Convertible bonds – the best of both worlds
In this entry in our series of interviews on current topics, Senior Portfolio Manager Lukas Buxtorf talks about convertible bonds, an asset class that combines features of both bonds and equities and thus occupies a unique position in the investment landscape.
Their dual nature sets convertible bonds apart in terms of risk and return characteristics, which once again has been convincingly demonstrated by the asset class’s impressive performance during the ongoing COVID-19 crisis.
What is a convertible bond?
A convertible bond is a type of bond that may, but does not have to, be converted into a specified number of shares of the issuing company. There are many different types of convertible bonds, but the common feature they all share is that their value is determined by both fixed-income and equity components. The fixed-income component is called the bond floor, which is the value that the bond would have if there were no convertibility attached to it. The value of the equity that the bond may be converted into is called the parity, and the difference between the convertible bond's price and the parity is referred to as the conversion premium. This structure enables convertible bonds to offer an asymmetric return in comparison with a standard equity profile, a phenomenon called convexity; the downside risk of convertible bonds is limited by their bond floor, while the equity component allows for unlimited upside from stock market rallies. This makes convertible bonds a hybrid asset class, since they combine the defensive qualities of bonds with the performance potential of equities.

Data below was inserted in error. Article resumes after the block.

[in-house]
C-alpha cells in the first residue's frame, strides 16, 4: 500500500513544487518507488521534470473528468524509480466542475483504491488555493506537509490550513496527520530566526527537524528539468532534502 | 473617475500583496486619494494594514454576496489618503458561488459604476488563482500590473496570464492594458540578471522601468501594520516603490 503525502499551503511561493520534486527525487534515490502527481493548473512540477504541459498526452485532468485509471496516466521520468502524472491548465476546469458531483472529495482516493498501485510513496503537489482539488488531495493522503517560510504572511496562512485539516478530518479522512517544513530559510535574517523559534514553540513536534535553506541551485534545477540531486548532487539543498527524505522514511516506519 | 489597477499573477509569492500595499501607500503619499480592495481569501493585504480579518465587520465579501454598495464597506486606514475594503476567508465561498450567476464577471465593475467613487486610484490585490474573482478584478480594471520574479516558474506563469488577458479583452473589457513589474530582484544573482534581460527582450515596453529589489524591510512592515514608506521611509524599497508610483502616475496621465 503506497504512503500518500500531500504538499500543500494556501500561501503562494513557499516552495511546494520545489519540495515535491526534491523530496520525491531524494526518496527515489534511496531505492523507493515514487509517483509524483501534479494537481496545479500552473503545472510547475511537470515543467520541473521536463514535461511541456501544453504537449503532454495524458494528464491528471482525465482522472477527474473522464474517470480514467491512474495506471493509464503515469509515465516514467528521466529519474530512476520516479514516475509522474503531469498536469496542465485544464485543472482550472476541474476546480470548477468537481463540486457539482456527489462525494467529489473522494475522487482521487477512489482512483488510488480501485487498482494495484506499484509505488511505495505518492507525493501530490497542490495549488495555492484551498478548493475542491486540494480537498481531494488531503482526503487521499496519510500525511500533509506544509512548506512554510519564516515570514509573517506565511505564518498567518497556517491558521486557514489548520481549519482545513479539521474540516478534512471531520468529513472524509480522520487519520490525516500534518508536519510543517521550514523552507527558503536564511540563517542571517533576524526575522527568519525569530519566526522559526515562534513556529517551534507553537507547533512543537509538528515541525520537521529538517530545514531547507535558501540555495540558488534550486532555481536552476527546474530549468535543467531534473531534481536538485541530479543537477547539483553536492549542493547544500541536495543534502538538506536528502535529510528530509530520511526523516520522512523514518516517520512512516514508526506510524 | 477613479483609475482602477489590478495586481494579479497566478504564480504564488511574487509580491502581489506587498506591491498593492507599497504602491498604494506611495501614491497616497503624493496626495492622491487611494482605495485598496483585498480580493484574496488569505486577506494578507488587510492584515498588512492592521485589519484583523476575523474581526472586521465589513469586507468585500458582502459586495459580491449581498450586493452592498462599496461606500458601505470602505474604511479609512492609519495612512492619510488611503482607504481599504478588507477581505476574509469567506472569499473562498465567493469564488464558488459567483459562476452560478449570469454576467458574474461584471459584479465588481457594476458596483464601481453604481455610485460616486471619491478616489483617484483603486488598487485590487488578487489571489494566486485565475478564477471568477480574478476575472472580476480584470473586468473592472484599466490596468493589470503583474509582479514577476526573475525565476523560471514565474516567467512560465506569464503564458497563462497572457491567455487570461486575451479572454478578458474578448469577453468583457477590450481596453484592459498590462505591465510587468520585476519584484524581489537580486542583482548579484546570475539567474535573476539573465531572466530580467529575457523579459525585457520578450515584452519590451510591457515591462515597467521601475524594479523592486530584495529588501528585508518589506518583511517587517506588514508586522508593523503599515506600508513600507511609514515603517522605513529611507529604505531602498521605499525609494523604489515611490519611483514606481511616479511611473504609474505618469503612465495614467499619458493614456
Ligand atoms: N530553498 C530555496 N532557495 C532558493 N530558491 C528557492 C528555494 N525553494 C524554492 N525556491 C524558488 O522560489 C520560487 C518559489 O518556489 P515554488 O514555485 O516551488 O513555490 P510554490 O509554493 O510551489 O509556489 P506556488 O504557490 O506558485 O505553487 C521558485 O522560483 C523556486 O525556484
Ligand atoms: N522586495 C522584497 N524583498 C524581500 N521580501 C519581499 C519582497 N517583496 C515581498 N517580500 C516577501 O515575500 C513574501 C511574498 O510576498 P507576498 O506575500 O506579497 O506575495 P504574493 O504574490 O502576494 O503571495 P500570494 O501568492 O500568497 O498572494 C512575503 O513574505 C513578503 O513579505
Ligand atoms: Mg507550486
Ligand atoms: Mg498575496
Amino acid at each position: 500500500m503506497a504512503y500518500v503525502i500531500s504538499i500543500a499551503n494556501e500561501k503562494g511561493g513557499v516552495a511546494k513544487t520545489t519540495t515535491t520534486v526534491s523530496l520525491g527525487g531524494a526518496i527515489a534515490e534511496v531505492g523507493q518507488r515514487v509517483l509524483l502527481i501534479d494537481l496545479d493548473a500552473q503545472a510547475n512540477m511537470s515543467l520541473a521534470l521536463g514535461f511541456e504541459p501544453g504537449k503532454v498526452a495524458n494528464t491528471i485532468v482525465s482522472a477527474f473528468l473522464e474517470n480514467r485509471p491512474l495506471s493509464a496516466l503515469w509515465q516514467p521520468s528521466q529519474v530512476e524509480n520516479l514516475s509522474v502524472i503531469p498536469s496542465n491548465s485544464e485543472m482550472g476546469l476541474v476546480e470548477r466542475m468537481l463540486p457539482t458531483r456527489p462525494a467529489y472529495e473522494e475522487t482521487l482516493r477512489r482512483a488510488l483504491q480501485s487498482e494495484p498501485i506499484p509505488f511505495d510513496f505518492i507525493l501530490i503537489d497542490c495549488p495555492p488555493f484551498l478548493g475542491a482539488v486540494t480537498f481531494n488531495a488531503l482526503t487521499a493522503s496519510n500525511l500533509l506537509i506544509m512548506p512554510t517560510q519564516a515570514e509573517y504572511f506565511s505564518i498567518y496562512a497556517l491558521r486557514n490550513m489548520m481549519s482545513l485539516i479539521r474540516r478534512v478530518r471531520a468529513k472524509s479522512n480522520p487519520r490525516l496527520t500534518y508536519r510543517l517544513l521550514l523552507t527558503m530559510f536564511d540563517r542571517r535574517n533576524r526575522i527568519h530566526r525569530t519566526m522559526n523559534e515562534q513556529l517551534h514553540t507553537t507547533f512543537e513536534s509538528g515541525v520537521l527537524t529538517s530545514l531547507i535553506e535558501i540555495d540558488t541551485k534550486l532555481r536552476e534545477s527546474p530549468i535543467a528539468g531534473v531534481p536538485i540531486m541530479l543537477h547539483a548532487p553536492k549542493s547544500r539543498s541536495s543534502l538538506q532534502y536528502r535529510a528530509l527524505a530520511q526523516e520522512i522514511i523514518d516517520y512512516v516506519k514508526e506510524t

Convertible bonds have been one of the top-performing asset classes in 2020. How were they able to overcome the challenging market environment?
Convertible bonds have indeed impressed so far this year. The broad universe, as represented by the Refinitiv Global Convertible Index, gained 17.14% over the first eight months of 2020. During the same period, while still positive, both the MSCI World Equity Index and US high-yield corporates recorded only a fraction of those gains in USD-hedged terms. While all convertible-bond segments came through the correction caused by the COVID-19 crisis relatively unscathed, some of them did particularly well, as can be seen in the index data in the table below.
Which segments performed well?
First, let me explain how we break down the segments. There are two very common ways to narrow down the convertible-bond universe. One way is to filter the universe by credit risk and only include investment-grade-rated instruments. This approach obviously suits investors seeking stable bond floors and the best-possible downside protection. Another way of narrowing down the universe is to only consider names with asymmetric (convex) risk profiles, as explained above. Refinitiv has a dedicated index for this segment, which is known as the “focus” segment. This index, or rather subindex, only adds convertible bonds with prices below 125% and conversion premiums of less than 75%. Hence, it does not include convertible bonds that are either too equity-like or too bond-like.